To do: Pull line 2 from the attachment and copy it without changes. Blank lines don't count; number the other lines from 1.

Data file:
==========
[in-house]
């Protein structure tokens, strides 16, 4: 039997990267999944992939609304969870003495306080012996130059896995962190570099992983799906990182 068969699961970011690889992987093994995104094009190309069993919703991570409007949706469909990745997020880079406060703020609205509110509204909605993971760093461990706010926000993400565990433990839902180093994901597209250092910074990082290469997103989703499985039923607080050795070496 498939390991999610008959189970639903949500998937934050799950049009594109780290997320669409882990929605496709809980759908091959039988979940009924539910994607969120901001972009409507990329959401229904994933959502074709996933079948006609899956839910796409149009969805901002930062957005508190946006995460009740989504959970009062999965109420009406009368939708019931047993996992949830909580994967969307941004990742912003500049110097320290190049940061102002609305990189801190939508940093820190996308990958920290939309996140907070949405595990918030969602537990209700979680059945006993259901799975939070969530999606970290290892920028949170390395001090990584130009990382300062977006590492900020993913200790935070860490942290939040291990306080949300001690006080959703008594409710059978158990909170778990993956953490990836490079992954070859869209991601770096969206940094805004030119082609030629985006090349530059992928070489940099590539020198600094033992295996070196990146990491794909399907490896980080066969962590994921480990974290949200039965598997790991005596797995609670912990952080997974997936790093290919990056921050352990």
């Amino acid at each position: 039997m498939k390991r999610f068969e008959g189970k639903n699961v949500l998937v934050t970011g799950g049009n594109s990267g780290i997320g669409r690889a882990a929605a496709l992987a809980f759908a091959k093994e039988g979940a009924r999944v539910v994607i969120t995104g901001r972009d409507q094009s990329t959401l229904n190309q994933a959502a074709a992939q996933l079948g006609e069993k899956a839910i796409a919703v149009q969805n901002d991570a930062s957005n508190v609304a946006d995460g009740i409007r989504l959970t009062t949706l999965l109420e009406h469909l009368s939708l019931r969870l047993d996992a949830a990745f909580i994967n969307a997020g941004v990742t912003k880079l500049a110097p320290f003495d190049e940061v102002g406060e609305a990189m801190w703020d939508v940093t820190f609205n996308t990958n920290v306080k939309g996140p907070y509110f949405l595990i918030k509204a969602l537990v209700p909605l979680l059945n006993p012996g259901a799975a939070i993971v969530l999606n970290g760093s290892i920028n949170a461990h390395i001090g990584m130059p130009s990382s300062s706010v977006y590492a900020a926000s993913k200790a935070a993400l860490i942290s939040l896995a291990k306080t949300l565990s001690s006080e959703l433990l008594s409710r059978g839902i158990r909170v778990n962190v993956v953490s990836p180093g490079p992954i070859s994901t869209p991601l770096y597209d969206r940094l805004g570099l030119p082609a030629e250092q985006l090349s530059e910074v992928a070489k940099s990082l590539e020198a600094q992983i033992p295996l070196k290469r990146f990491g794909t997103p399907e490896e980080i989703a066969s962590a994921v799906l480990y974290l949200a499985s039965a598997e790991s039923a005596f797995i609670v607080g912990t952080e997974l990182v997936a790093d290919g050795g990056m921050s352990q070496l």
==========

């Protein structure tokens, strides 16, 4: 039997990267999944992939609304969870003495306080012996130059896995962190570099992983799906990182 068969699961970011690889992987093994995104094009190309069993919703991570409007949706469909990745997020880079406060703020609205509110509204909605993971760093461990706010926000993400565990433990839902180093994901597209250092910074990082290469997103989703499985039923607080050795070496 498939390991999610008959189970639903949500998937934050799950049009594109780290997320669409882990929605496709809980759908091959039988979940009924539910994607969120901001972009409507990329959401229904994933959502074709996933079948006609899956839910796409149009969805901002930062957005508190946006995460009740989504959970009062999965109420009406009368939708019931047993996992949830909580994967969307941004990742912003500049110097320290190049940061102002609305990189801190939508940093820190996308990958920290939309996140907070949405595990918030969602537990209700979680059945006993259901799975939070969530999606970290290892920028949170390395001090990584130009990382300062977006590492900020993913200790935070860490942290939040291990306080949300001690006080959703008594409710059978158990909170778990993956953490990836490079992954070859869209991601770096969206940094805004030119082609030629985006090349530059992928070489940099590539020198600094033992295996070196990146990491794909399907490896980080066969962590994921480990974290949200039965598997790991005596797995609670912990952080997974997936790093290919990056921050352990």